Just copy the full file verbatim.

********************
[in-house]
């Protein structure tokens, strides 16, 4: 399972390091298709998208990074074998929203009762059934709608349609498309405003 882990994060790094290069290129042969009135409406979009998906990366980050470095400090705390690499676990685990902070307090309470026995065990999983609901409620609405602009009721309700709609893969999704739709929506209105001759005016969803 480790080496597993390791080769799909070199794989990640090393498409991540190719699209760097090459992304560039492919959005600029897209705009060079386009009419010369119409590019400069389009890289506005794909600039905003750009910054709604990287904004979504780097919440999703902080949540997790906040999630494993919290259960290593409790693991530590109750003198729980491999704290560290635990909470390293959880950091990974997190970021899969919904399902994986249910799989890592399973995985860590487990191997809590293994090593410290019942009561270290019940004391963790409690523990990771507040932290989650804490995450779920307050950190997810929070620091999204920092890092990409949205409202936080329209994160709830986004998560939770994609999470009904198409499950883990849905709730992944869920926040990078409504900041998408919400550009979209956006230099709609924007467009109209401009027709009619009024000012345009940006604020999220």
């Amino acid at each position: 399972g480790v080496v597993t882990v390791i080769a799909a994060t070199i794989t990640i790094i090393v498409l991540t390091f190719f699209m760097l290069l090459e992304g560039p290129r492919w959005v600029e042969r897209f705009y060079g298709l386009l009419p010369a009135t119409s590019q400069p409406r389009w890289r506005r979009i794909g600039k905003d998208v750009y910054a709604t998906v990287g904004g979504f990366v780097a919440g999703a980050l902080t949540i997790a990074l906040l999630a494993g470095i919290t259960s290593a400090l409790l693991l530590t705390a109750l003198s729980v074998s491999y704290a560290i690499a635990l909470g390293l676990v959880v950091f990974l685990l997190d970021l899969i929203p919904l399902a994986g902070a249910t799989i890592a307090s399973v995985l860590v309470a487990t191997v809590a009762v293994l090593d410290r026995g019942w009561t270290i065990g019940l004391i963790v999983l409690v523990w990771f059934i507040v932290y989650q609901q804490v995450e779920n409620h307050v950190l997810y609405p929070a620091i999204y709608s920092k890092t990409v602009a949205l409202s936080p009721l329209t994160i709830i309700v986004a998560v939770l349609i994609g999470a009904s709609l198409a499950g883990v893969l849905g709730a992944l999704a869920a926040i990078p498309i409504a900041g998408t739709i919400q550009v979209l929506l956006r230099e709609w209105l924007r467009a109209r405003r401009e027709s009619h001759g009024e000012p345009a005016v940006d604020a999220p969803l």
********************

[in-house]
């Protein structure tokens, strides 16, 4: 399972390091298709998208990074074998929203009762059934709608349609498309405003 882990994060790094290069290129042969009135409406979009998906990366980050470095400090705390690499676990685990902070307090309470026995065990999983609901409620609405602009009721309700709609893969999704739709929506209105001759005016969803 480790080496597993390791080769799909070199794989990640090393498409991540190719699209760097090459992304560039492919959005600029897209705009060079386009009419010369119409590019400069389009890289506005794909600039905003750009910054709604990287904004979504780097919440999703902080949540997790906040999630494993919290259960290593409790693991530590109750003198729980491999704290560290635990909470390293959880950091990974997190970021899969919904399902994986249910799989890592399973995985860590487990191997809590293994090593410290019942009561270290019940004391963790409690523990990771507040932290989650804490995450779920307050950190997810929070620091999204920092890092990409949205409202936080329209994160709830986004998560939770994609999470009904198409499950883990849905709730992944869920926040990078409504900041998408919400550009979209956006230099709609924007467009109209401009027709009619009024000012345009940006604020999220």
């Amino acid at each position: 399972g480790v080496v597993t882990v390791i080769a799909a994060t070199i794989t990640i790094i090393v498409l991540t390091f190719f699209m760097l290069l090459e992304g560039p290129r492919w959005v600029e042969r897209f705009y060079g298709l386009l009419p010369a009135t119409s590019q400069p409406r389009w890289r506005r979009i794909g600039k905003d998208v750009y910054a709604t998906v990287g904004g979504f990366v780097a919440g999703a980050l902080t949540i997790a990074l906040l999630a494993g470095i919290t259960s290593a400090l409790l693991l530590t705390a109750l003198s729980v074998s491999y704290a560290i690499a635990l909470g390293l676990v959880v950091f990974l685990l997190d970021l899969i929203p919904l399902a994986g902070a249910t799989i890592a307090s399973v995985l860590v309470a487990t191997v809590a009762v293994l090593d410290r026995g019942w009561t270290i065990g019940l004391i963790v999983l409690v523990w990771f059934i507040v932290y989650q609901q804490v995450e779920n409620h307050v950190l997810y609405p929070a620091i999204y709608s920092k890092t990409v602009a949205l409202s936080p009721l329209t994160i709830i309700v986004a998560v939770l349609i994609g999470a009904s709609l198409a499950g883990v893969l849905g709730a992944l999704a869920a926040i990078p498309i409504a900041g998408t739709i919400q550009v979209l929506l956006r230099e709609w209105l924007r467009a109209r405003r401009e027709s009619h001759g009024e000012p345009a005016v940006d604020a999220p969803l």